(Adds fresh prices)
* U.S. stocks advance as data feeds momentum
* ECB cash injection lifts sentiment in Europe, boosts banks
* U.S. data, while tepid, offers fresh encouragement
By Herbert Lash
NEW YORK, March 1 (Reuters) - U.S. and European stocks rose on Thursday as investors focused on encouraging U.S. economic data and the European Central Bank’s massive injection of cash boosted banks, while crude oil gained on an upbeat outlook for the global economy and worries over supply disruptions related to Iran.
U.S. stocks pared gains after data that showed growth in U.S. manufacturing unexpectedly cooled in February and consumer spending was flat in January for the third straight month after accounting for inflation.
But major U.S. automakers posted stronger auto sales in February, helped by the need to replace aging cars and trucks despite rising fuel prices. In addition, many retail chains reported stronger-than-expected gains in same-store sales last month.
After gaining more than 9 percent in January and February, the benchmark S&P 500 started off March on an up note as investors focused on data that supported a strong economic outlook.
The day’s rise “is purely a momentum move, and when you have positive momentum in place, investors will ignore numbers that don’t fit in with the theme,” said Steve Sosnick, equity risk manager at Timber Hill/Interactive Brokers Group in Greenwich, Connecticut.
The Dow Jones industrial average was up 31.71 points, or 0.24 percent, at 12,983.78. The Standard & Poor’s 500 Index was up 5.56 points, or 0.41 percent, at 1,371.24. The Nasdaq Composite Index was up 13.08 points, or 0.44 percent, at 2,979.97.
Despite the recent strong gains on Wall Street, much of the rally is considered vulnerable and built on light volume. The Dow is struggling to hold the 13,000 mark, a level it touched earlier this week for the first time since May 2008.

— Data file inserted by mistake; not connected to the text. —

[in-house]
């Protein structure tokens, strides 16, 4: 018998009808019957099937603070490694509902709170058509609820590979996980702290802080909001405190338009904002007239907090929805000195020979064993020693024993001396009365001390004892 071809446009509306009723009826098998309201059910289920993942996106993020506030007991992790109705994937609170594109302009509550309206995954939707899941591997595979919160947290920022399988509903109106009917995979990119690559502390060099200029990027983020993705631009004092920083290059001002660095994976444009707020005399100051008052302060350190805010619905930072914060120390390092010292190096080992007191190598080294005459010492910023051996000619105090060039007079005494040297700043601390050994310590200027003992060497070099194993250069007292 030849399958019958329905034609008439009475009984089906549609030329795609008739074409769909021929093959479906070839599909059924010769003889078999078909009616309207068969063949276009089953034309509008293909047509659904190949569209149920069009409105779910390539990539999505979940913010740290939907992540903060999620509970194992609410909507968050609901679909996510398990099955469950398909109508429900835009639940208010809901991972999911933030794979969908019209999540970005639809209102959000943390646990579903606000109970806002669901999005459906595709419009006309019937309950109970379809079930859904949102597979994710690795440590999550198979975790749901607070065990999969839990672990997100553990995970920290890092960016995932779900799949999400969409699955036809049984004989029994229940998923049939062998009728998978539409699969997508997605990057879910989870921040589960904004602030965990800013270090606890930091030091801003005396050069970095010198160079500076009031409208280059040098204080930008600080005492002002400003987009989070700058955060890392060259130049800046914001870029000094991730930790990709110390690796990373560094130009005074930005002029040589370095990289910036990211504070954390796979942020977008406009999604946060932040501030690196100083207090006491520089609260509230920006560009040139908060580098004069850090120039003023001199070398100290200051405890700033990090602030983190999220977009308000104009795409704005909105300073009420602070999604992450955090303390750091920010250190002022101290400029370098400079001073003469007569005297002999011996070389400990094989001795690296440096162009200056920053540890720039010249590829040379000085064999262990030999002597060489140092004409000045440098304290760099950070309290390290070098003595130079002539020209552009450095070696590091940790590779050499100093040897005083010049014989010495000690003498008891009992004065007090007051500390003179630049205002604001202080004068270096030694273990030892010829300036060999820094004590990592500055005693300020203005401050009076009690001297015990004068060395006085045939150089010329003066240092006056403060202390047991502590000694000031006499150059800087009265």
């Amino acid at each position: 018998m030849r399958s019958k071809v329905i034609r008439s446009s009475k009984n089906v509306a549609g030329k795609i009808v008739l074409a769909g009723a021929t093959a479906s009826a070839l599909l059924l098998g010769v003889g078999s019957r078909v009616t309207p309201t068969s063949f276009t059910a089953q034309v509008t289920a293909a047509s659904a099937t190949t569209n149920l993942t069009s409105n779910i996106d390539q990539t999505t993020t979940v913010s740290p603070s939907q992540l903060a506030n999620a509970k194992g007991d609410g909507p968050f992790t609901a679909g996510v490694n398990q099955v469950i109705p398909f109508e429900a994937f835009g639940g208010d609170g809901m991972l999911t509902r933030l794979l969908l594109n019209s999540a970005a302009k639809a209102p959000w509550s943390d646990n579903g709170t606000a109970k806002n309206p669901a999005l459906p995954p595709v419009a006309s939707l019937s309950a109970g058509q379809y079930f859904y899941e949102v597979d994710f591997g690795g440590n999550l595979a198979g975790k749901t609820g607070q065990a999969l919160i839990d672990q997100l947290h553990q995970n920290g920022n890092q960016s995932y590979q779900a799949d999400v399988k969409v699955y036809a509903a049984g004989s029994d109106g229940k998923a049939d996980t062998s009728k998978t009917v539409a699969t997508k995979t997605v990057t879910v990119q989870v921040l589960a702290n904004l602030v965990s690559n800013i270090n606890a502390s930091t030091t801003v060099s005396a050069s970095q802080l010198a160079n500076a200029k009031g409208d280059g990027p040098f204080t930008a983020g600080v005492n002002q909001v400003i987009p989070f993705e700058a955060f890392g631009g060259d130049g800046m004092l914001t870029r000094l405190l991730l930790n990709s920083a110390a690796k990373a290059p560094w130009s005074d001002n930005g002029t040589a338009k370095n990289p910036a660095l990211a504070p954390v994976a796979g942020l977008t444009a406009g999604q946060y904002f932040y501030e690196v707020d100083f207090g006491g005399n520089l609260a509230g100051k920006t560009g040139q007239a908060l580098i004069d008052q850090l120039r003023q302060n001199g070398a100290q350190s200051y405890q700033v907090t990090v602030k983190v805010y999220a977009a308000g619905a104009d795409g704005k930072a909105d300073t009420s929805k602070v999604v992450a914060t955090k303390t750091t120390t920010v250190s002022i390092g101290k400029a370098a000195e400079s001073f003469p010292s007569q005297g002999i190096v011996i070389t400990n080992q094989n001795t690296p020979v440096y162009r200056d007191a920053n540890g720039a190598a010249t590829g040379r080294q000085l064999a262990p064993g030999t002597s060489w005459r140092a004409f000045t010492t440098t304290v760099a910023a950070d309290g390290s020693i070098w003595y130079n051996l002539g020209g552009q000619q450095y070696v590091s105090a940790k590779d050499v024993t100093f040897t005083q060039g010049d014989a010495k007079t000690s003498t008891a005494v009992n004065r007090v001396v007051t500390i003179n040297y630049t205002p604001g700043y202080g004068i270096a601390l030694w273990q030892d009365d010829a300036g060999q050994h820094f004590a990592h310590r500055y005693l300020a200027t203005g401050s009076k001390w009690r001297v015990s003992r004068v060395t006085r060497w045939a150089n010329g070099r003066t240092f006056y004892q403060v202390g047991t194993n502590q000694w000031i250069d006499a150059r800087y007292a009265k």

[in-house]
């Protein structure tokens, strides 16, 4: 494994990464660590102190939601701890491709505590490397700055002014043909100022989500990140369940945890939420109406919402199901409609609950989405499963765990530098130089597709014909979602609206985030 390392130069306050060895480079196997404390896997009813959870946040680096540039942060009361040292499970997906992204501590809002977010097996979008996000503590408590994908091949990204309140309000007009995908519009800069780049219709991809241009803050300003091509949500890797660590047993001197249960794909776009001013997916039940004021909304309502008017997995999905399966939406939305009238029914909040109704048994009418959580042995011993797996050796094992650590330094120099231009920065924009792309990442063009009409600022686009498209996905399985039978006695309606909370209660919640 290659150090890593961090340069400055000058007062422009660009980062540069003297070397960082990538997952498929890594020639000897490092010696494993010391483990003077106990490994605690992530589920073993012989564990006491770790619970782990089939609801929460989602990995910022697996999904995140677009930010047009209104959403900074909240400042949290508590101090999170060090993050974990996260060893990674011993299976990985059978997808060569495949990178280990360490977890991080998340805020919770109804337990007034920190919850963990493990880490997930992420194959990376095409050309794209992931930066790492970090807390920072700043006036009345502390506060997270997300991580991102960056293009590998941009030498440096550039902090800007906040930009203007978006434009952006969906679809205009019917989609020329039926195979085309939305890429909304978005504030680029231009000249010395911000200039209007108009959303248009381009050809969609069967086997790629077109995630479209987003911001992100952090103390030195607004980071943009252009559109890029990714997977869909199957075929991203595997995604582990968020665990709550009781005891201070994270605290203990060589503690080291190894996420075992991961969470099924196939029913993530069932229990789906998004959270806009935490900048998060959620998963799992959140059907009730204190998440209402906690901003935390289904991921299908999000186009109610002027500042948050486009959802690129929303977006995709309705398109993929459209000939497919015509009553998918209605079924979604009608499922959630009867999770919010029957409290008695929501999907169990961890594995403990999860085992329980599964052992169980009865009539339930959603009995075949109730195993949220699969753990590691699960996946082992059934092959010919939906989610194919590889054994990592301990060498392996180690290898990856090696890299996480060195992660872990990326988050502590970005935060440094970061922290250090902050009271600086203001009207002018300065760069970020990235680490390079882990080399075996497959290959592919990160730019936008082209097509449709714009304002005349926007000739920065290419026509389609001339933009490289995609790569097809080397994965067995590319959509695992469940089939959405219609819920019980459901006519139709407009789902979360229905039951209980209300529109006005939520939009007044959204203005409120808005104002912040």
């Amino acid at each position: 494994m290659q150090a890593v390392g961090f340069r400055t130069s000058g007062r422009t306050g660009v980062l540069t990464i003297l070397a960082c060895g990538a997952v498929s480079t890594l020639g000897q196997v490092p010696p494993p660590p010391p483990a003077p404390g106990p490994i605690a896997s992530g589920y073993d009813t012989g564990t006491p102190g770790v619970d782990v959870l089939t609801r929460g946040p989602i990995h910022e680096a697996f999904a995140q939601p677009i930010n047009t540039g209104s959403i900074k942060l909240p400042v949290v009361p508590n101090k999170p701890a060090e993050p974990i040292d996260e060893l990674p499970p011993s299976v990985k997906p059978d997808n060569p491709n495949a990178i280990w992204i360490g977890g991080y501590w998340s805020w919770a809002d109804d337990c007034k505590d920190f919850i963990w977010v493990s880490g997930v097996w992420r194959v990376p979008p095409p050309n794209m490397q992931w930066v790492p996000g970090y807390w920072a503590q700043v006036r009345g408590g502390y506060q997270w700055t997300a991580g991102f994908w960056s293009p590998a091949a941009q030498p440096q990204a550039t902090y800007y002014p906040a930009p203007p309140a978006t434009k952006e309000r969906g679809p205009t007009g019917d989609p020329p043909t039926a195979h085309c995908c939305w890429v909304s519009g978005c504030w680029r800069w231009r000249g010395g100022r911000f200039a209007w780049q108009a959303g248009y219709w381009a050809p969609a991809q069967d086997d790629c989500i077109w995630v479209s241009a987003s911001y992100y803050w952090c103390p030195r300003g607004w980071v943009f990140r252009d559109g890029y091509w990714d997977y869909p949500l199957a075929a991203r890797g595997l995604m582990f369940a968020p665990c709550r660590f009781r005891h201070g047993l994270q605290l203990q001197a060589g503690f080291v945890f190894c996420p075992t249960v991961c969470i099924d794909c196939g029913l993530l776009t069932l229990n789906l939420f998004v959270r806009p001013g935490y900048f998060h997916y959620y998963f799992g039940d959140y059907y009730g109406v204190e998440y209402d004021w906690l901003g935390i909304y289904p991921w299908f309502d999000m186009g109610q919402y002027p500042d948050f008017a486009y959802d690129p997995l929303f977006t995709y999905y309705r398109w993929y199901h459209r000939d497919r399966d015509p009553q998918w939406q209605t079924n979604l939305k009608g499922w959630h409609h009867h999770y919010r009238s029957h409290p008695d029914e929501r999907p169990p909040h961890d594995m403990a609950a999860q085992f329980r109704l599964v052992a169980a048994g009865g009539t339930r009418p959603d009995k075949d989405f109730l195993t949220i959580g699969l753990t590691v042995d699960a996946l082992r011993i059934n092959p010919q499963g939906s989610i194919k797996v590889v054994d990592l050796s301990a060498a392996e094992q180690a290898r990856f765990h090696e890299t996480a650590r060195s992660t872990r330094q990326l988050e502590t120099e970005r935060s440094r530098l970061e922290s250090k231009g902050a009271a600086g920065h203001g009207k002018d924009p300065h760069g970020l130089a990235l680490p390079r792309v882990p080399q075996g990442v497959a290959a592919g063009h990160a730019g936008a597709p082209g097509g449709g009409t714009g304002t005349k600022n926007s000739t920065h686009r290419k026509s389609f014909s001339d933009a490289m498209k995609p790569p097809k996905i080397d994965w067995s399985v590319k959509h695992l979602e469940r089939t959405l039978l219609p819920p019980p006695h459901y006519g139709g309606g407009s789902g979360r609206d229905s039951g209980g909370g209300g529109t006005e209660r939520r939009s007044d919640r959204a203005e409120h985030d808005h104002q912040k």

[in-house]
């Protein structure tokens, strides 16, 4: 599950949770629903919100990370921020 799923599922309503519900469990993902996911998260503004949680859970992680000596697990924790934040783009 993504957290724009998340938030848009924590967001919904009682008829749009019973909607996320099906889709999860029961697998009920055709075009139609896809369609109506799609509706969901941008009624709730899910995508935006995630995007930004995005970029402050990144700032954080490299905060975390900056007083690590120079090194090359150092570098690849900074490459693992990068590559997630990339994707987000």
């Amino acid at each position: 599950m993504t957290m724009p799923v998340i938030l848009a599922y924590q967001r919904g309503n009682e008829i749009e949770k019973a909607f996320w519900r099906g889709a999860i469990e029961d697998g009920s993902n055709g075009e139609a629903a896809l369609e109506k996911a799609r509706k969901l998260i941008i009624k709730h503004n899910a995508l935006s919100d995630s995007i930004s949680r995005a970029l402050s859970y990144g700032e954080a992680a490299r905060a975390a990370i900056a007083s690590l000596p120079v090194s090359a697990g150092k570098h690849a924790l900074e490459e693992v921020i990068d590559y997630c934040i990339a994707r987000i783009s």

European stocks rose almost 1 percent, led by bank shares benefiting from the ECB’s latest liquidity boost. A dip in Spanish borrowing costs fueled hopes the worst of the euro zone crisis is over.
The FTSEurofirst 300 index of top European shares rose provisionally ended 1 percent higher at 1,086.04 points, hitting levels not seen since Feb. 22.
“The funding risk in the banking system has reduced substantially,” Dennis Jose, strategist at Barclays Capital, said. “The risk the sovereign having to eventually bail out the banks has also reduced” with the ECB’s liquidity measure.
But gains were limited as key benchmark indexes in Europe and on Wall Street failed to convincingly break above major resistance levels as a brisk 2-1/2-month rally loses steam.
The euro recovered to trade little changed against the dollar on hopes that Federal Reserve Chairman Ben Bernanke might scale back on the comments he made on Wednesday in testimony to Congress.
Bernanke’s prepared remarks on Thursday were a repeat of the prior day’s testimony, as he stopped short of signaling a further easing of monetary policy.
The euro was down slightly at $1.3318.
The euro had been weak before New York opened after the ECB’s huge cash injection reminded investors of the region’s debt overhang and the fragile euro zone economy.
The ECB’s move had a big effect on the euro zone debt market with Italian government bond yields now closer to safe haven German government debt than they have been since September last year.
The 10-year benchmark Italian government bond yield was around 5.0 percent, having dipped under that level briefly, while the two-year bond fell below 2 percent for the first time since November 2010.
U.S. Treasuries prices briefly pared early losses after the Institute for Supply Management said its index of U.S. factory activity fell to 52.4 from 54.1 the month before. The reading was shy of expectations of 54.5, according to a Reuters poll of economists. A reading above the 50 mark indicates expansion.
Benchmark 10-year notes were off 25/32 in price to yield 2.06 percent.
Oil rose above $123 a barrel as Chinese and U.S. data bolstered the demand outlook and concern persisted about a supply disruption from Iran.
A Chinese government survey showed factories’ output grew more than expected in February.
Brent crude rose $1.50 to $124.16 a barrel. U.S. oil was up 37 cents to $107.44. (Reporting By Herbert Lash; Additional reporting by Ellen Freilich; Editing by Chizu Nomiyama and Leslie Adler)